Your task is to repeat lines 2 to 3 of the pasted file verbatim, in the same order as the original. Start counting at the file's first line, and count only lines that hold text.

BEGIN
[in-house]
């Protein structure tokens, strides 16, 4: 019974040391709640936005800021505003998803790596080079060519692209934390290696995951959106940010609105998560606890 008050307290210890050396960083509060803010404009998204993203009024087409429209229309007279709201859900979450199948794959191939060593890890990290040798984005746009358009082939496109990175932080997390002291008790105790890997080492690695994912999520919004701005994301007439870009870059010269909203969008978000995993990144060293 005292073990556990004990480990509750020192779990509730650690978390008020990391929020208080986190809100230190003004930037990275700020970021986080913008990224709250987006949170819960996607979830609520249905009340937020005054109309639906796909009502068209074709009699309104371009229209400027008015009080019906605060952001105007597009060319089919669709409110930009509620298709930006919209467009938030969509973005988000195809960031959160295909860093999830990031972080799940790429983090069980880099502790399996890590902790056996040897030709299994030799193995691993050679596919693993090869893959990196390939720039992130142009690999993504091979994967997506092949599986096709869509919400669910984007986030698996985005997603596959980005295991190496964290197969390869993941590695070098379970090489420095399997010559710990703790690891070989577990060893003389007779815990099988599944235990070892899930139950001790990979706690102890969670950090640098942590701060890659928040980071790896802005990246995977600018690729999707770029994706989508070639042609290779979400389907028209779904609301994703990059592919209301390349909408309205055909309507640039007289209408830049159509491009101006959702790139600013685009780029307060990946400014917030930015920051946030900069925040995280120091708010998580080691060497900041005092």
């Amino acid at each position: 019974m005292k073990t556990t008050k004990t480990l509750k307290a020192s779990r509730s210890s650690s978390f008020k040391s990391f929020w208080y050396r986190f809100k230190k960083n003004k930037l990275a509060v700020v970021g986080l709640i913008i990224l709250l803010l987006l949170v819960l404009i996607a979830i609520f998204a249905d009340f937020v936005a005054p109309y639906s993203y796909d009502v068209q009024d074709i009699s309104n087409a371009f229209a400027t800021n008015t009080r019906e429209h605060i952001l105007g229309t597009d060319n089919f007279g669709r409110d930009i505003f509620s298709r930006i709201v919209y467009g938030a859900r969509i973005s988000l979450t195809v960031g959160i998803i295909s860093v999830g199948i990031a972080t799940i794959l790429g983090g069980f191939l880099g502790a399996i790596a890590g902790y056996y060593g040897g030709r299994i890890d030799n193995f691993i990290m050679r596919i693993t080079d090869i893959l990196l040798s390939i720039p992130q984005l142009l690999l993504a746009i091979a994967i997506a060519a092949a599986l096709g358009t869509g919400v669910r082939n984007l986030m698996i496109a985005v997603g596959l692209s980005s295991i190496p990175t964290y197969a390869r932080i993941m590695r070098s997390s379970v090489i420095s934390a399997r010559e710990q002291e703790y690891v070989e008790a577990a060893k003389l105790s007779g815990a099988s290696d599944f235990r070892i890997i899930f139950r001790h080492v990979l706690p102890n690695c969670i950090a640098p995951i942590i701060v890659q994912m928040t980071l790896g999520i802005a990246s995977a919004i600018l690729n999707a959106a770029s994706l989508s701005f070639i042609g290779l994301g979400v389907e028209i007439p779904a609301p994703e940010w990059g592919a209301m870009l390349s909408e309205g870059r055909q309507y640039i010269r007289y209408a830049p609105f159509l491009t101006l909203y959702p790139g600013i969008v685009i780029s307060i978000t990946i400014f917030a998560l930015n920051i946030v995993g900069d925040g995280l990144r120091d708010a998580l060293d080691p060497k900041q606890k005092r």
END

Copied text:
């Protein structure tokens, strides 16, 4: 019974040391709640936005800021505003998803790596080079060519692209934390290696995951959106940010609105998560606890 008050307290210890050396960083509060803010404009998204993203009024087409429209229309007279709201859900979450199948794959191939060593890890990290040798984005746009358009082939496109990175932080997390002291008790105790890997080492690695994912999520919004701005994301007439870009870059010269909203969008978000995993990144060293 005292073990556990004990480990509750020192779990509730650690978390008020990391929020208080986190809100230190003004930037990275700020970021986080913008990224709250987006949170819960996607979830609520249905009340937020005054109309639906796909009502068209074709009699309104371009229209400027008015009080019906605060952001105007597009060319089919669709409110930009509620298709930006919209467009938030969509973005988000195809960031959160295909860093999830990031972080799940790429983090069980880099502790399996890590902790056996040897030709299994030799193995691993050679596919693993090869893959990196390939720039992130142009690999993504091979994967997506092949599986096709869509919400669910984007986030698996985005997603596959980005295991190496964290197969390869993941590695070098379970090489420095399997010559710990703790690891070989577990060893003389007779815990099988599944235990070892899930139950001790990979706690102890969670950090640098942590701060890659928040980071790896802005990246995977600018690729999707770029994706989508070639042609290779979400389907028209779904609301994703990059592919209301390349909408309205055909309507640039007289209408830049159509491009101006959702790139600013685009780029307060990946400014917030930015920051946030900069925040995280120091708010998580080691060497900041005092």
């Amino acid at each position: 019974m005292k073990t556990t008050k004990t480990l509750k307290a020192s779990r509730s210890s650690s978390f008020k040391s990391f929020w208080y050396r986190f809100k230190k960083n003004k930037l990275a509060v700020v970021g986080l709640i913008i990224l709250l803010l987006l949170v819960l404009i996607a979830i609520f998204a249905d009340f937020v936005a005054p109309y639906s993203y796909d009502v068209q009024d074709i009699s309104n087409a371009f229209a400027t800021n008015t009080r019906e429209h605060i952001l105007g229309t597009d060319n089919f007279g669709r409110d930009i505003f509620s298709r930006i709201v919209y467009g938030a859900r969509i973005s988000l979450t195809v960031g959160i998803i295909s860093v999830g199948i990031a972080t799940i794959l790429g983090g069980f191939l880099g502790a399996i790596a890590g902790y056996y060593g040897g030709r299994i890890d030799n193995f691993i990290m050679r596919i693993t080079d090869i893959l990196l040798s390939i720039p992130q984005l142009l690999l993504a746009i091979a994967i997506a060519a092949a599986l096709g358009t869509g919400v669910r082939n984007l986030m698996i496109a985005v997603g596959l692209s980005s295991i190496p990175t964290y197969a390869r932080i993941m590695r070098s997390s379970v090489i420095s934390a399997r010559e710990q002291e703790y690891v070989e008790a577990a060893k003389l105790s007779g815990a099988s290696d599944f235990r070892i890997i899930f139950r001790h080492v990979l706690p102890n690695c969670i950090a640098p995951i942590i701060v890659q994912m928040t980071l790896g999520i802005a990246s995977a919004i600018l690729n999707a959106a770029s994706l989508s701005f070639i042609g290779l994301g979400v389907e028209i007439p779904a609301p994703e940010w990059g592919a209301m870009l390349s909408e309205g870059r055909q309507y640039i010269r007289y209408a830049p609105f159509l491009t101006l909203y959702p790139g600013i969008v685009i780029s307060i978000t990946i400014f917030a998560l930015n920051i946030v995993g900069d925040g995280l990144r120091d708010a998580l060293d080691p060497k900041q606890k005092r």